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A Ste6p/P-glycoprotein homologue from the asexual yeast Candida albicans transports the a-factor mating pheromone in Saccharomyces cerevisiae

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A Ste6p/P-glycoprotein homologue from the asexual yeast Candida albicans transports the a-factor mating pheromone in Saccharomyces cerevisiae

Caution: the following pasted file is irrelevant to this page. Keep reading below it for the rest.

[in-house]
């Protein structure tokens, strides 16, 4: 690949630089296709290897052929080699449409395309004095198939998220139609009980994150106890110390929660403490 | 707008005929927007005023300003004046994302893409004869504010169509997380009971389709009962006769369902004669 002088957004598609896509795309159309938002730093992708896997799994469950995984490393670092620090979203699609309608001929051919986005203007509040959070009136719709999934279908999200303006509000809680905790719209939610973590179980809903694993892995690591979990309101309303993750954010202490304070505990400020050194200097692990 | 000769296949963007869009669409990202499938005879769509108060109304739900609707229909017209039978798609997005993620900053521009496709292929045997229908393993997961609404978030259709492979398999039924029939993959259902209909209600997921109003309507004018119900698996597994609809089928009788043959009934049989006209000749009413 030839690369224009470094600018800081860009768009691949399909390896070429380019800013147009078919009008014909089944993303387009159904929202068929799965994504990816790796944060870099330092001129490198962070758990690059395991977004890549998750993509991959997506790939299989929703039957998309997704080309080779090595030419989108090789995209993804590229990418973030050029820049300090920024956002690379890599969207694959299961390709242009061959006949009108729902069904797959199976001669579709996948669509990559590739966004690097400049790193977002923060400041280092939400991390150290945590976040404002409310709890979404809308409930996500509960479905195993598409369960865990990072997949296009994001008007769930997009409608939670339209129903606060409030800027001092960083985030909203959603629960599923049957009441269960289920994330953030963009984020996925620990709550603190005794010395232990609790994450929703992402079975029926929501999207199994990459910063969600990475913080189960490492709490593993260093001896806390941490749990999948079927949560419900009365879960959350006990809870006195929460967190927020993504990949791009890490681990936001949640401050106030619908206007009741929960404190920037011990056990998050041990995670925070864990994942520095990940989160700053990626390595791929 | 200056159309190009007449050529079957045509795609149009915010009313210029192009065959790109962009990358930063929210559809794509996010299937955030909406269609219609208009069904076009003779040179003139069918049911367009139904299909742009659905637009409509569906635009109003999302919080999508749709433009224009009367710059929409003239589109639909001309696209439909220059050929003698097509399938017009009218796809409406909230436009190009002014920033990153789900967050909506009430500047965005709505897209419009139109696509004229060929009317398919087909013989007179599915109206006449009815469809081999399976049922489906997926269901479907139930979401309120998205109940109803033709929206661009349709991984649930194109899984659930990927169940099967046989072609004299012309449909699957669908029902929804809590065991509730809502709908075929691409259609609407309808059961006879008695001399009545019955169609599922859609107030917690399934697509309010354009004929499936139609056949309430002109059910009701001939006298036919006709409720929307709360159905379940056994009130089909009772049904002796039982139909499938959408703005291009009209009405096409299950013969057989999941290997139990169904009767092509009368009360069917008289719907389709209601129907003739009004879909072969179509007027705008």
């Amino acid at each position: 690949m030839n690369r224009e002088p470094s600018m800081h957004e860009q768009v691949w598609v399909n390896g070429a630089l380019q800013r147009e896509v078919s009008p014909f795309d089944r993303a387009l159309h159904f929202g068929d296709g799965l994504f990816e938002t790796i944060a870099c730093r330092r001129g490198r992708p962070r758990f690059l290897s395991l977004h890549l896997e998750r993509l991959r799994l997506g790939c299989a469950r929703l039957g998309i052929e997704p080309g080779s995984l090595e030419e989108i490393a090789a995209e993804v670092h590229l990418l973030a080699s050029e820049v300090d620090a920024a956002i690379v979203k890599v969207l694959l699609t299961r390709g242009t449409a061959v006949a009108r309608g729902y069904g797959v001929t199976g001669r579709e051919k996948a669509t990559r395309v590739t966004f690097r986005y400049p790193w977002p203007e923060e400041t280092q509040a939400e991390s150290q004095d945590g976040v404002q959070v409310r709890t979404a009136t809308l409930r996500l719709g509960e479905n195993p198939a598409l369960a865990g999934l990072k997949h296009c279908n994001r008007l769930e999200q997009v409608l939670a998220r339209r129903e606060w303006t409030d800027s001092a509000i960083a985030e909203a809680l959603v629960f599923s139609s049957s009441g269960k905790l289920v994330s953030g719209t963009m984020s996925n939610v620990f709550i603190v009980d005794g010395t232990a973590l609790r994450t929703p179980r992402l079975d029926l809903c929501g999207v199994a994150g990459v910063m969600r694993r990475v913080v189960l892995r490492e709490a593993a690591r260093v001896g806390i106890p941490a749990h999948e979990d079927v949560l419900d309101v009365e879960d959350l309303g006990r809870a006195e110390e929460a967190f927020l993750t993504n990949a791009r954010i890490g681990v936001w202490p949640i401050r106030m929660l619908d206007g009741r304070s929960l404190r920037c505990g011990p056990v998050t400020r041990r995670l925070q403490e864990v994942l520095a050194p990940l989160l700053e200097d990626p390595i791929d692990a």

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  A Ste6p/P-glycoprotein homologue from the asexualyeast  Candida albicans   transports the a-factor matingpheromone in  Saccharomyces cerevisiae  Martine Raymond, 1 *  Daniel Dignard, 2 Anne-MarieAlarco, 1 Norman Mainville, 2 Beatrice B. Magee 3 andDavid Y. Thomas 2,4,5 1 Institut de recherches cliniques de Montre ´ al, 110 Pine Avenue West, Montre ´ al, Que ´ bec, Canada H2W 1R7. 2  National Research Council of Canada, Biotechnology Research Institute, 6100 Royalmount Avenue, Montre ´ al,Que ´ bec, Canada H4P 2R2. 3  Department of Genetics and Cell Biology, University of Minnesota, 1445 Gortner Avenue, St Paul, MN 55108 1095, USA. 4  Department of Biology, McGill University, Montre ´ al,Que ´ bec, Canada H3A 1B1. 5  Department of Anatomy and Cell Biology, McGill University, Montre ´ al, Que ´ bec, Canada H3A 2B2. SummaryIn  Saccharomyces cerevisiae MAT  a cells, export of thea-factor mating pheromone is mediated by Ste6p, amember of the ATP-binding cassette (ABC) super-familyof transportersand aclosehomologue of mam-malian multidrug transporter P-glycoproteins (Pgps).We have used functional complementation of a  ste6   mutationtoisolateageneencodinganABCtransportercapable of a-factor export from the pathogenic yeast, Candida albicans  . This gene codes for a 1323-aminoacid protein with an intramolecular duplicated struc-ture, each repeated half containing six potential hydro-phobic transmembrane segments and a hydrophilicdomain with consensus sequences for an ATP-bind-ing fold. The predicted protein displays significantsequence similarity to  S. cerevisiae   Ste6p and mam-malian Pgps. The gene has been named  HST6  , forhomologue of  STE6  . A high degree of structural con-servation between the  STE6   and the  HST6   loci withrespect to DNA sequence, physical linkage and tran-scriptional arrangement indicates that  HST6   is the  C.albicans   orthologue of the  S. cerevisiae STE6   gene.We show that the  HST6   gene is transcribed in a hap-loid-specific manner in  S. cerevisiae  , consistent withthepresenceinitspromoterofaconsensussequencefor Mata1p-Mat  2p binding known to mediate therepression of haploid-specific genes in  S. cerevisiae  diploid cells. In  C. albicans  ,  HST6   is expressed con-stitutively at high levels in the different cell typesanalysed (yeast, hyphae, white and opaque), demon-strating that  HST6   transcription is not repressed inthis diploid yeast, unlike in diploid  S. cerevisiae  , andsuggesting a basic biological function for the Hst6ptransporter in  C. albicans  . The strong similarity bet-ween Hst6p and the multidrug transporter Pgps alsoraises the possibility that Hst6p could be involved inresistance to antifungal drugs in  C. albicans  .Introduction P-glycoproteins (Pgps) are membrane-associated proteinswhose overexpression in mammalian cells causes resis-tancetoseveraldifferent chemotherapeutic drugs, apheno-type known as multidrug resistance (MDR) (Germann,1996). Sequence analysis and topology mapping experi-ments have shown that Pgps are formed by two sequence-related symmetrical structural units, each containing sixtransmembrane (TM) domains and an intracellular loopwith consensus ATP-binding motifs (Germann, 1996). Pgpshave been shown to bind ATP and drug analogues andto have ATPase activity (Germann, 1996). Experimentalevidence indicates that Pgps function as ATP-dependentefflux transporters of cytotoxic drugs, resulting in reducedintracellular drug accumulation in resistant cells (Germann,1996).Pgpsbelongtoalargesuperfamilyofevolutionarilycon-served transport proteins, named the ABC (ATP-bindingcassette) superfamily of proteins, involved in the activetransport of a variety of structurally heterogeneous sub-strates across cellular membranes, such as proteins, smallpeptides, amino acids, cyclic sugars, ions and antibiotics(Higgins, 1992). In the yeast  Saccharomyces cerevisiae  ,a close homologue of the Pgps is the  STE6   gene product,Ste6p, which mediates the extracellular transport of a-fac-tor, a peptide pheromone required for mating (Kuchler  et al  ., 1989; McGrath and Varshavsky, 1989).  S. cerevisiae MAT  acellscarryinga ste6   chromosomaldeletionproduceno extracellular a-factor, accumulate intracellular pro- andmature a-factor and are therefore defective in mating Molecular Microbiology (1998)  27 (3), 587–598   1998 Blackwell Science Ltd Received 9 January, 1996; revised 13 October, 1997; accepted 3November, 1997.  * For correspondence. E-mail: raymonm@ircm.umontreal.ca; Tel. (514) 987 5770; Fax (514) 987 5732.   (sterile) (Kuchler  et al  ., 1989; McGrath and Varshavsky,1989; Berkower and Michaelis, 1991).Ste6p and Pgps display high sequence homology andhave similar length, predicted secondary structure and pro-posed membrane topology (Kuchler  et al  ., 1989; McGrathand Varshavsky, 1989). We have shown that the functionalexpressionina ste6   strainofPgpencodedby themurine mdr3   gene can substitute for Ste6p by partially restoringthe ability of the cells to export a-factor, therefore allowingcells to mate (Raymond  et al  ., 1992). Two other ABCtransporters homologous to Ste6p, the  pfmdr1  gene pro-duct of  Plasmodium falciparum   (Pgh1) associated withantimalarialdrugresistanceandthemammalianmultidrugresistance-associated protein Mrp have recently beenshown to complement a  ste6    mutation (Volkman  et al  .,1995; Ruetz  et al  ., 1996). Thus, the structural homologyobservedbetweenyeastSte6pandtheseABCtransporterstranslates into a functional homology conserved across alarge evolutionary distance. These results implied thatmating constitutes a phenotype that can be used in  S.cerevisiae   for the functional identification from evolution-arily distant species of Ste6p/Pgp homologues sharingthe ability to transport a-factor. Candida albicans  , the aetiological agent of candidiasis,is the major fungal pathogen in humans (Odds, 1987). Itis a naturally occurring diploid yeast with no known sexualstage and has, therefore, been classified as a Deutero-mycetes. It is also a dimorphic organism, capable ofgrowing either as yeast or as hyphae depending on theenvironmental conditions (Soll, 1997).  C. albicans   usuallyexists as a commensal of healthy individuals however, inindividuals with impaired immunity or in cancer patients,infections with  C. albicans   can be a serious medical prob-lem (Odds, 1987). Azole derivatives, such as fluconazole(FCZ), are often used for clinical treatment, but resistanceto this class of drugs is becoming increasingly common inpatients undergoing long-term or prophylactic treatment,mostlyAIDSpatients(Rex etal  .,1995).Studiesinvestigat-ingthe mechanismsof FCZ resistancein C. albicans   haveshown previously that resistant strains fail to accumulateFCZ because of an increased drug efflux, suggesting theparticipation of transporter-mediated drug resistance mech-anismsinthesestrains(Sanglard etal  ., 1995). C. albicans  genes encoding two transporters of the ABC superfamily, CDR1  and  CDR2  , and one transporter of the major facili-tator superfamily,  BEN  r  , have been shown to be over-expressed in  C. albicans   FCZ-resistant isolates from AIDSpatients with oropharyngeal candidiasis, suggesting thatthese genesare involvedin clinicalFCZ resistance(Sang-lard et al  ., 1995; 1997). Understandingthe molecular mech-anisms of transmembrane transport in general and ofantifungal drug resistance in particular is important forthe improved management of  C. albicans   infections. Inthe present report, we describe the isolation of a new  C.albicans   ABC transporter highly homologous to  S. cere- visiae   Ste6p and mammalian Pgps, using functional com-plementation of a  ste6    mutation in  S. cerevisiae  . Results Isolation of   HST6  by complementation of   ste6   in   S.cerevisiaeWehavelookedfor  C. albicans   genomic sequences encod-ing potential transporter molecules capable of complement-ing an  S. cerevisiae ste6   null mutation by restoring theability of the cells to export a-factor, as detected by patch-mating assay (Sprague, 1991). To this end, a high-copy URA3  -based genomic  C. albicans   library was introducedinto JPY201, a  MAT  a strain carrying a  ste6   deletion(McGrath and Varshavsky, 1989). These cells produceno extracellular a-factor and are, therefore, defective inmating (McGrath and Varshavsky, 1989). JPY201 trans-formants were selected on SD-ura plates and screenedfor their capacity to conjugate with the tester strainDC17.Ofabout10 4 coloniestested,onemetthatcriterion.The plasmid was recovered from diploids, retransformedinto JPY201 cells, along with plasmids YEp352-STE6 andYEp352 as positive and negative controls, respectively,and transformants were tested for mating (Fig. 1A). Thisexperiment confirmed that the mating defect of JPY201cells (YEp352) was corrected by the expression of theisolated  C. albicans   genomic clone (YEp352-HST6) in aplasmid-dependent manner and with an efficiency similarto that of JPY201 cells expressing  S. cerevisiae   Ste6p(YEp352-STE6)(Fig. 1A).Theabilityofthetransformantsto produce biologically active extracellular a-factor was alsodetermined by halo assay, a test for a-factor export inde-pendent of the mating assay (Fig. 1B). JPY201 cells trans-formed with the isolated plasmid (YEp352-HST6) produceda zone of growth inhibition of significant size, confirming theability of YEp352-HST6 to complement the  ste6    defect byrestoring the capacity to export substantial amounts ofa-factor pheromone (Fig. 1B). The size of the halo pro-duced by JPY201 cells transformed with YEp352-HST6was smaller than that produced by JPY201 cells trans-formed with YEp352-STE6, indicating a difference ina-factor export between these two transformants thatwas not detectable by patch-mating assay. Restrictionendonucleasemappingindicatedthat the isolatedplasmidcontains a genomic DNA insert of approximately 6.2kb.DNA sequencing revealed the presence of an openreadingframe(ORF)of1323aminoacids(Fig. 1C).Com-puter-assisted sequence homology searches of NCBIprotein databases revealed that this ORF codes for anew member of the ABC superfamily of transporters thatis most closely related to  S. cerevisiae   Ste6p (see below).The gene was thus named  HST6  , for homologueof  STE6  .   1998 Blackwell Science Ltd,  Molecular Microbiology  ,  27 , 587–598 588  M. Raymond   et al.  Sequence analysis of   HST6The nucleotide sequence of a 5.0kb  Bgl  II–  Eco  RI fragmentoverlapping the entire  HST6   gene has been determinedand deposited in the GenBank database (accession num-ber U13193). The ATG initiator methionine codon is fol-lowed by a 3969 nucleotide ORF encoding a protein of1323 amino acids with a calculated molecular mass of148620Da. Analysis of the predicted amino acid sequenceof Hst6p indicates that it is formed by two similar halves,each comprising an N-terminal hydrophobic domain withsix predicted transmembrane segments followed by a C-terminal hydrophilic domain with consensus sequencesfor ATP-binding including Walker A, Walker B and ABCsignature motifs (Higgins, 1992; Michaelis and Berkower,1995). These predicted structural features clearly identifyHst6pasamemberoftheABCsuperfamilyoftransportersingeneralandasaclosehomologueofeukaryoticPgpsinparticular. BLAST  and  FASTA  homologysearchesof proteinsequencedatabases with the full-length Hst6p sequence show thatthe highest homology is with  S. cerevisiae   Ste6p (35%sequence identity and 48% similarity; Kuchler  et al  ., 1989;McGrath and Varshavsky, 1989), with the  Schizosaccharo- myces pombe mam1  gene product, which mediates secre-tion of the M-factor pheromone (29% sequence identityand 41% similarity; Christensen  et al  ., 1997) and with themammalian Pgps (approximately 26% sequence identityand 36% similarity, depending on the isoform analysed;Germann, 1996). The regions of highest amino acid iden-tity among these proteins overlap the ATP-binding domainsbut also extend within the TM domains. Short stretches ofcharged amino acids, not present in Ste6p or Pgps, arefound within the ATP binding site of the C-terminal halfof Hst6p, notably a very acidic DNE-rich tract (amino acidpositions 1195–1222). Negatively charged insertions arealso present in the C-terminal ATP-binding domain of the P. falciparum pfmdr1  gene product (Foote  et al  ., 1989).The effect of such charged domains on the activity ofthese transporters with respect to ATP binding and/orhydrolysis is not known.In  S. cerevisiae, STE6   is convergently transcribed atits 3  end with  UBA1 , anessentialgeneencodinga ubiqui-tin-activating enzyme (McGrath and Varshavsky, 1989;McGrath  et al  ., 1991). The two transcription units, sepa-rated by a region of only 188bp between their terminationcodons, map to the left arm of  S. cerevisiae   chromosomeXI (McGrath and Varshavsky, 1989 McGrath  et al  ., 1991).Computer-assisted DNA sequence analysis of  HST6  revealed the presence of an incomplete ORF in the 3  untranslated region of the gene. This ORF, named CAUBA1 , displays 74% amino acid sequence identity(with an additional 12% similarity) with the  S. cerevisiae UBA1  gene. The two genes are also convergently tran-scribed, with their respective termination codons separatedbyaregionof124bp.Thus,the C.albicansHST6/CAUBA1 locuslieswithinaconservedsyntenysegmentbetween C.albicans   chromosome 3 (see Fig. 4) and  S. cerevisiae  chromosome XI. The high degree of conservation betweenthe  STE6/UBA1  and the  HST6/CAUBA1  loci strongly sug-gests that  C. albicans HST6   is indeed the  S. cerevisiae STE6   equivalent and that both genes arise from thesame ancestor. Quantitative determination of mating efficiency  We have used a quantitative mating experiment to com-pare the efficiency of Ste6p and Hst6p with respect toa-factor export (Table 1). JPY201 cells were transformed   1998 Blackwell Science Ltd,  Molecular Microbiology  ,  27 , 587–598 Fig. 1.  Functional complementation of  S. cerevisiae ste6    by the C. albicans HST6   gene. JPY201 transformed with plasmidYEp352-STE6, YEp352-HST6 or YEp352 were tested for theproduction of extracellular a-factor by patch-mating and halobioassays.A. Patch-mating assay. Transformants were grown on an SD-uraplate and replicated onto YPD on a lawn of DC17 cells. Mating wasallowed for 12h at 30  C. Cells were replicated onto a MM plate andgrown for a further 2 days at 30  C to assess diploid formation.B. Halo assay. Transformants were grown to stationary phase inSD-ura medium. Cells (10 6 ) were spotted directly onto a lawn ofstrain M323-2A. The plate was photographed after incubation at30  C for 24h.C. A partial restriction map of the genomic DNA insert of plasmidYEp352-HST6 is shown. The endonuclease restriction sites are asfollows: B,  Bam  HI; Bg,  Bgl  II; E,  Eco  RI; H,  Hin  dIII; K,  Kpn  I; N, Nhe  I; Sa,  Sac  I; Sp,  Spe  I. Parentheses indicate that the  Bam  HIcloning site was destroyed by the cloning process. The scale (1kb)is shown below. DNA sequence analysis of the  Bgl  II–  Eco  RI 5.0kbfragment overlined by the arrow indicates that the genomic DNAinsert contains an ORF of 1323 amino acids, with the direction oftranscription shown from left to right. A Ste6p/Pgp homologue in   Candida albicans 589  witheither the S.cerevisiaeSTE6   or the C.albicansHST6  genes carried on a high-copy-number (YEp352) or a low-copy-number (pRS314) plasmid. Cultures of transformantswere mated with the tester strain DC17, and diploid for-mation was assessed on selective medium. When over-expressed from a high-copy-number vector,  HST6   wasfound to support mating at significant levels, with an effi-ciency approximately 6% that of  STE6   (Table 1). Whenexpressed from a low-copy-number vector,  HST6   wasalso able to suppress the mating defect of the  ste6    cells,althoughwithlowerefficiency,0.1%thatof STE6   expressedfrom the same vector (Table 1). The 60-fold difference in HST6   activity observed between the high- and low-copy-number vectors correlates well with the copy number oftheseplasmidsinyeastcells(Rose etal  ., 1990).Themea-sureddifferenceinmatingefficienciesbetween HST6  -and STE6  -expressing cells could reflect the differential abilityof the two transporters to export a-factor, a possible con-sequence of the evolutionary distance between the  C.albicans   and the  S. cerevisiae   genes. This differencecould also result from a low level of  HST6   expression in S. cerevisiae   cells used as a heterologous expressionsystem. Cell type-specific expression of   HST6  in   S. cerevisiae S. cerevisiae   has two haploid mating types,  MAT  a and MAT   , which mate to form a  MAT  a/    diploid cell. Thespecific expression of particular sets of genes ( MAT  a-specific,  MAT   -specific and haploid-specific genes) inthese different cell types is determined by a combinationof positiveand negativetranscriptionalregulatory proteins(Herskowitz  et al  ., 1992).  STE6   is a  MAT  a-specific gene;its expression is repressed in  MAT    and  MAT  a/    cells bythe  MAT   2 product of the mating type locus (Wilson andHerskowitz, 1984; 1986). On the other hand, the expres-sion of haploid-specific genes in diploid  MAT  a/    cells isrepressed by a transcriptional complex formed by the MAT  a1 and  MAT   2 proteins (Herskowitz  et al  ., 1992).This repression is mediated by a 20bp DNA sequence,which consists of two conserved symmetrical half-sitesseparated by eight less conserved AT-rich basepairsand has been found in the promoter region of severalhaploid-specific genes in  S. cerevisiae   (consensus: 5  -TCRTGTNNWNANNTACATCA) (Goutte and Johnson,1988). Examination of the promoter region of  HST6  revealed the presence of a potential  MAT  a1- MAT   2binding sequence (5  -TCATGTTAAAAAGTACATCT; posi-tions ¹ 211to ¹ 191withrespecttothetranslationinitiationcodon). Interestingly, a similar sequence has also beenfound in the promoter region of another  C. albicans   gene, CAG1 , encoding a homologue of a G-protein   -subunitthat functions in the  S. cerevisiae   mating signal transduc-tion pathway (Sadhu  et al  ., 1992).In order to examine the level and cell type specificity of HST6   expression in  S. cerevisiae   cells, isogenic haploid MAT  a, haploid  MAT    and diploid  MAT  a/    strains weretransformed with plasmids pRS314, pRS314-STE6 orpRS314-HST6, and the level of  HST6   and  STE6   expres-sion was determined in individual transformants (Fig. 2).As expected,  STE6   expression was  MAT  a specific, withhigh levels of expression from the chromosomal copy ofthe  STE6   gene detectable in  MAT  a cells transformedwith any of the three plasmids (Fig. 2, STE6 panel, lanes1–3) but undetectable in any of the  MAT    and  MAT  a/   transformants (Fig. 2, STE6 panel, lanes 4–9). The plas-mid-borne copy of the  STE6   gene was also regulated in a MAT  a-specific manner, giving rise to detectable  STE6  expression in  MAT  a cells, as judged from the strongersignal intensity in pRS314-STE6 compared with pRS314transformants (Fig. 2, STE6 panel, compare lanes 2 and1) and undetectable  STE6   expression in  MAT  a and MAT  a/    cells (Fig. 2, STE6 panel, lanes 5 and 8). Inte-restingly, we found that  HST6   is expressed at high levelsin  MAT  a and  MAT    cells (Fig. 2, HST6 panel, lanes 3and 6 respectively) but is not expressed in diploid  MAT  a/   cells (Fig. 2, HST6 panel, lane 9), suggesting that the MAT  a1–  MAT   2 consensus sequence present in the HST6   promoter is probably functional in  S. cerevisiae  .Taken together, these results indicate that (i)  HST6   expres-sionishaploidspecificin S.cerevisiae  ,unlike STE6   expres-sion, which is  MAT  a specific; and (ii)  HST6   and  STE6   areexpressed at roughly the same level in  MAT  a cells, sug-gesting that a difference in transcriptional levels cannotaccount for the 1000-fold difference in mating activityobserved between the two genes (Table 1). Immunodetection of Hst6p  We haveusedanepitope-taggingapproachtoanalysethesize and abundance of Hst6p expressed in  S. cerevisiae  cells. To this end, an antigenic determinant from the c-mycproto-oncogene (EQKLISEEDL) (Evan  et al  ., 1985), for   1998 Blackwell Science Ltd,  Molecular Microbiology  ,  27 , 587–598 Table 1.  Quantitative determination of mating efficiency.Mating efficiency a VectorInsert YEp352 pRS314STE6 1.2 (100) 1.0 (100)HST6 6.7 × 10 ¹ 2 (5.6) 1.0 × 10 ¹ 3 (0.1)None 1.2 × 10 ¹ 6 (0.0001) 2.0 × 10 ¹ 6 (0.0002) a.  Mating efficiency of JPY201 cells carrying the different plasmidslisted was determinedas describedin  Experimentalprocedures  . Mat-ing efficiencies are expressed as absolute values or as percentagesrelative to the values of  STE6   transformants set at 100% (paren-theses). The reported values are the mean of two independentexperiments performed in duplicate. 590  M. Raymond   et al.  which a monoclonal antibody is commercially available(mAb 9E10), was introduced in frame in the coding regionof  HST6   between amino acid positions 1314 and 1315,using oligonucleotide-mediated site-directed mutagenesis.A plasmid carrying this tagged version of Hst6p (YEp352-HST6[myc]) was introduced into JPY201 cells, along withplasmidsYEp352andYEp352-HST6asnegativecontrols.For the purposes of comparison, a plasmid carrying amyc-tagged STE6 (YEp352-STE6[myc]) was also usedto transform JPY201 cells. This tagged version of Ste6pcontains the c-myc epitope inserted between amino acids1280 and 1281 and is readily detected by mAb 9E10 inimmunoprecipitation experiments (M. Raymond and D. Y.Thomas, unpublished). The epitope-tagged Ste6p andHst6p derivatives were found to function normally  in vivo  as determined by complementation of the  ste6    mutationby mating assay (data not shown).JPY201 cells transformed with plasmids YEp352,YEp352-HST6, YEp352-HST6[myc] and YEp352-STE6[myc] were metabolically labelled with [ 35 S]-Cys and[ 35 S]-Met. Cellular extracts were prepared and subjectedtoimmunoprecipitation with mAb 9E10. In cells transformedwithplasmidYEp352-HST6[myc]andYEp352-STE6[myc](Fig. 3, lanes 3 and 4 respectively), the antibody recog-nizes two high-molecular-weight proteins absent from cellstransformed with plasmids YEp352 or YEp352-HST6 (Fig.3, lanes 1 and 2 respectively), confirming that these pro-teins are indeed Hst6p and Ste6p. The abundance ofHst6p in JPY201 cells is about two to three times lowerthan the level of Ste6p in the same cells (compare lanes3 and 4), explaining in part the difference in activityobservedbetweenthetwoproteinswithrespecttoa-factortransport (Fig. 1B and Table 1). Hst6p was found tomigrate faster than Ste6p, an unexpected result given thatthe calculated molecular mass of Hst6p predicted from itsgene sequence (149kDa) is greater than that of Ste6p(145kDa) (Kuchler  et al  ., 1989). The reason for this differ-ence is not known. It has been reported that treatment of MAT  a cells with   -factor leads to increased levels ofSte6p, through transcriptional induction of the  STE6   gene(Kuchler  et al  ., 1993). In order to test if Hst6p expressionwas also responsive to pheromone treatment in  S. cere- visiae  ,JPY201cellstransformedwithYEp352-HST6[myc]and YEp352-STE6[myc] were radiolabelled in parallel inthe presence of   -factor at 5  M. As expected, treatmentof JPY201 cells carrying plasmid YEp352-STE6[myc] with  -factor increased the expression of Ste6p (Fig. 3, com-pare lanes 4 and 6). However, we found that the level ofHst6p was not significantly and reproducibly increased   1998 Blackwell Science Ltd,  Molecular Microbiology  ,  27 , 587–598 Fig. 2.  Cell type-specific transcription of  HST6   in  S. cerevisiae  .Total RNA was isolated from  S. cerevisiae   haploid  MAT  a(W303-1A), haploid  MAT    (W303-1B) and diploid  MAT  a/    (W303)cells carrying either plasmid pRS314 (lanes 1, 4 and 7), pRS314-STE6 (lanes 2, 5 and 8) or pRS314-HST6 (lanes 3, 6 and 9). RNAsamples (20  g) were separated in duplicate by electrophoresison a 1% agarose gel and transferred to nylon membranes. Themembranes were probed with an  HST6   (top) or an  STE6   (bottom)radiolabelled fragment, washed and exposed for 6h with twointensifying screens. The membranes were then reprobed with aradiolabelled fragment from the  LEU2   gene to monitor RNAloading and transfer, washed and exposed for 20h with twointensifying screens. The probes are indicated on the left of thefigure. Fig. 3.  Detection of epitope-tagged Hst6 protein byimmunoprecipitation. JPY201 cells carrying either plasmid YEp352(lane 1), YEp352-HST6 (lane 2), YEp352-HST6[myc] (lanes 3 and5) or YEp352-STE6[myc] (lanes 4 and 6) were metabolicallylabelled with [ 35 S]-Met and [ 35 S]-Cys in the absence (lanes 1–4) orthe presence (lanes 5 and 6) of 5  M   -factor. Cellular extractswere prepared and subjected to immunoprecipitation with anti-mycmonoclonal antibody 9E10. Immune complexes were recovered,separated by SDS–PAGE on a 7.5% gel and analysed byfluorography. Molecular mass standards shown on the right aremyosin (200kDa) and phosphorylase  b   (97kDa). The Hst6 proteinis indicated by the arrow. A Ste6p/Pgp homologue in   Candida albicans 591